The Edge of Maybe, the phenomenal new novel by Ericka Lutz, is about the earthquakes in a happy life when a past indiscretion comes calling. I loved the book, and I always follow Ericka's Solo column at Literary Mama, so I am now thrilled to host Ericka on my blog!
Ericka is also the author of seven non-fiction books for parents and teens, including On the Go with Baby and the bestselling Complete Idiot's Guide to Stepparenting. Her award-winning short stories and personal essays appear in books, anthologies, journals, and online. Thank you, thank you, Ericka!
My Writing Life Cycle by Ericka Lutz
I've published eight books and a lot of other stuff, but I've never written the "right" way: writing daily as a discipline, preferably in the hours before dawn (then drinking myself into a Hemingway-esque stupor). No, there's a lot of time when I'm not writing. Not just days or weeks, but months and sometimes even (though I'm embarrassed to admit it) years.
Here's my rhythm: nose to grindstone until my nose is ground flat, and I have to grow a new nose. Or, as translated into a handy graphic:
Ericka's Writing Life Cycle
ANYTHING BUT WRITE
At this stage, I don't write, I won't write, please shut up about it. I read. I go to garage sales. I take a flying lesson. I catch up at the day job. Get a new puppy. Refuse to write. I deny that I feel sucky about it, or maybe I don't feel sucky about it at all. Writing? Why in the world would I want to do that?
PRETEND TO WRITE
Then, at some point, I decide I'm going to write again. Ha. Wish it were that easy. One summer, I told my husband I was working on a novel. Instead, I was gardening – feverishly, obsessively. I learned how to lay my own stone paths. I got muddy and strong. I spent too much money on plants. The garden looked great. I looked great. The novel languished on her daybed, pale and weak. "Gardening IS writing," I said. (Was I really pretending? I didn't know I was on the verge of a short story filled with gardens, weeds, and the beauty of poisonous flowers.)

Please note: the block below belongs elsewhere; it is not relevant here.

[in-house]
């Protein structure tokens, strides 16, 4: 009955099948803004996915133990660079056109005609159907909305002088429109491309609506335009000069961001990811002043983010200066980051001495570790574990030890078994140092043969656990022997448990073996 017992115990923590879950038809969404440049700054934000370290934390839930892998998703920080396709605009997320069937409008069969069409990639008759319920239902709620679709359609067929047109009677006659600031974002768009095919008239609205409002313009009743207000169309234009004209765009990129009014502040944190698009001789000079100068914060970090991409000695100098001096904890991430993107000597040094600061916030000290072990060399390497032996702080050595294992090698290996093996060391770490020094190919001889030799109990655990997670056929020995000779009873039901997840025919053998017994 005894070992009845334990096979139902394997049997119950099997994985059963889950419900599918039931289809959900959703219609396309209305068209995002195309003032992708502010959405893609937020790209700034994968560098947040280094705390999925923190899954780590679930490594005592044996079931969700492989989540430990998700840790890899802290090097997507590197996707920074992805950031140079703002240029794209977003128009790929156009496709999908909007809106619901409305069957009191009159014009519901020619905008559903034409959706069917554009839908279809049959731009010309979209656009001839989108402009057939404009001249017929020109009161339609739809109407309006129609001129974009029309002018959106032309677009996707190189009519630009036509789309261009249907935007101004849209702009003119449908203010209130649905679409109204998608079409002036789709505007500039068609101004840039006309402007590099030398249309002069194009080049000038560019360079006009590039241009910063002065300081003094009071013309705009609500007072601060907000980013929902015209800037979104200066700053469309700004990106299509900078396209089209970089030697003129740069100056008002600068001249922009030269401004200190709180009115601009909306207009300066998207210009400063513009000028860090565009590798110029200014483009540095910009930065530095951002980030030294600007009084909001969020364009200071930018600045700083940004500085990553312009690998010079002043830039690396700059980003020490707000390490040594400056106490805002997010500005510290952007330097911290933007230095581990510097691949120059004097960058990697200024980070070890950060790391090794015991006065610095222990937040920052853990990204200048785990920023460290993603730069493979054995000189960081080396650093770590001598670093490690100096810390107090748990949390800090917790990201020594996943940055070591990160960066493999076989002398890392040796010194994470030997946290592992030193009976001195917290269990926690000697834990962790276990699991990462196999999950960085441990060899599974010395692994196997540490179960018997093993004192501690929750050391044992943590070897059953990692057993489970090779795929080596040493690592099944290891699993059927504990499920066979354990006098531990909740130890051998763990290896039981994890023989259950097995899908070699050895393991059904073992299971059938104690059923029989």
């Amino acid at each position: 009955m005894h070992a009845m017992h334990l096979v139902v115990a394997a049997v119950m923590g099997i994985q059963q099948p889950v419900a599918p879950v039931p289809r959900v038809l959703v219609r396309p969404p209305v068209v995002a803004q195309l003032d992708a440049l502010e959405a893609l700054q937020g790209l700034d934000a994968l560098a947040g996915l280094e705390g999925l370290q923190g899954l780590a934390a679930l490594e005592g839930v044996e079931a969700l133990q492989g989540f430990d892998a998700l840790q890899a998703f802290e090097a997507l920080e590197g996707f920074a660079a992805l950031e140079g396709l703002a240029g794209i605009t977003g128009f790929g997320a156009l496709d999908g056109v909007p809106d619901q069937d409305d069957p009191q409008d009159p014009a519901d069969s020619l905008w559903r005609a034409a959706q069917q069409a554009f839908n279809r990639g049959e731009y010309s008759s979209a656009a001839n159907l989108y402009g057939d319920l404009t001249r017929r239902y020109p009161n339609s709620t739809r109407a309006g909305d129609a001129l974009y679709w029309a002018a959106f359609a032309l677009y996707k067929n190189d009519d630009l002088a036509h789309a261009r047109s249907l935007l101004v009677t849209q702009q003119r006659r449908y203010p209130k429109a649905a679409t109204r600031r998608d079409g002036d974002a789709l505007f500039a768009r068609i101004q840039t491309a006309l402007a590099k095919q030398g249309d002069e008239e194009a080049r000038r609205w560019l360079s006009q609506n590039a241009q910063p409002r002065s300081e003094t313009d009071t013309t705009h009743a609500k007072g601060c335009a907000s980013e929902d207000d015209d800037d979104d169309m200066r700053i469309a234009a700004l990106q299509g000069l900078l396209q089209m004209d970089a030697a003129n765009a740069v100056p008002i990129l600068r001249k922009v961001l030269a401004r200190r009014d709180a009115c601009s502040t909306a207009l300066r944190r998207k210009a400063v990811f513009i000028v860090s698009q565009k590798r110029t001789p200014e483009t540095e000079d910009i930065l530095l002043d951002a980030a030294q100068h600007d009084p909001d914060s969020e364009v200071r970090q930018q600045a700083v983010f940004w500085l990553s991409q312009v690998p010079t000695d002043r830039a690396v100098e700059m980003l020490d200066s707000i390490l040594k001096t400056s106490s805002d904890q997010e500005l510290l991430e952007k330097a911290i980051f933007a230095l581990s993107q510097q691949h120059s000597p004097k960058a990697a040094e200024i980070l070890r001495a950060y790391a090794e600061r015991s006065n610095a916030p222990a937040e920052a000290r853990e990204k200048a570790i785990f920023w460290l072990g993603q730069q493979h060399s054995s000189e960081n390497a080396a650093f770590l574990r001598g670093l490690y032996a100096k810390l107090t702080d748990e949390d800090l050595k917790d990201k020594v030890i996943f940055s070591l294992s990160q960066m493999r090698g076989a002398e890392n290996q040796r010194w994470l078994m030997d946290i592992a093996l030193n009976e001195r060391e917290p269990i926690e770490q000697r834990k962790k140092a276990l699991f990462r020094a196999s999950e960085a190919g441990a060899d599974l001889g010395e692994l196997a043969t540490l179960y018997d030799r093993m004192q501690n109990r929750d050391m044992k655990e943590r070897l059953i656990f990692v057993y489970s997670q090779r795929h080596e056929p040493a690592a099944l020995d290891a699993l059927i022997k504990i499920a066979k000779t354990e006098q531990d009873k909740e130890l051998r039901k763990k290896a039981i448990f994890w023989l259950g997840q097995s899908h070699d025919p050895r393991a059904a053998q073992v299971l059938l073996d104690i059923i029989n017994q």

SNEAK INTO IT SIDEWAYS
After pretending awhile, I return to Not Writing. I volunteer at the zoo and learn about hyena-care. I read my bio-grandfather's letters from 1919, fresh out of the army, full of himself, studying at Cal, and living in the Berkeley YMCA. I remember how we got drunk with our realtor after we closed on our house, and her telling us about her ex-husband boiling himself to death in an Indian sweat lodge. I stand on a ladder to change a light bulb... . And I realize I want all this in my next novel: hyenas and sweat lodges and light bulbs and long dead grandfathers, the thinning of the veils in times of grief and craziness, our responsibility to our relatives. I decide I want ghosts.
'FESS UP, FOCUS, FIELD TRIPS
"I'm writing another book." I say the words out loud, and so then it's true! This is the fun part, before the plot happens and I can make it a thriller! A mystery! An historical novel! My favorite part is here, before the writing, the in-breath of possibility before the output of reality. I begin to take notes on character. I go to a homeless shelter and plan a visit to my long-dead grandfather's grave.
TRICK SELF INTO WRITING
It's scary. I want to do it but I don't want to do it. So I write down a line when I'm not looking. And another. I keep a notebook by my bed, and jot down a fragment of a dream… and it's just that, a fragment of a dream. I go to my freewrite group and do unrelated exercises. I stretch the muscles. Get ready.
WRITE LIKE THE WIND!
And… then here it comes…. The Binge! I take three weeks at a writer's colony and barely come down for meals. The challenge of Nanowrimo? Ha! I write 50K words in 24 days without breaking a sweat. I live in two world, the Real and the Written. I write and edit, get feedback, write and edit. Months go by. Years. I'm done. Exhaustion. Collapse.
DEAL WITH THE REAL WORLD
Submission rejection submission acceptance edit reedit launch promo. (Or: submission rejection submission rejection submission give up and move on.)
ANYTHING BUT WRITE
And then it starts again. I don't write, I won't write, please shut up about it.
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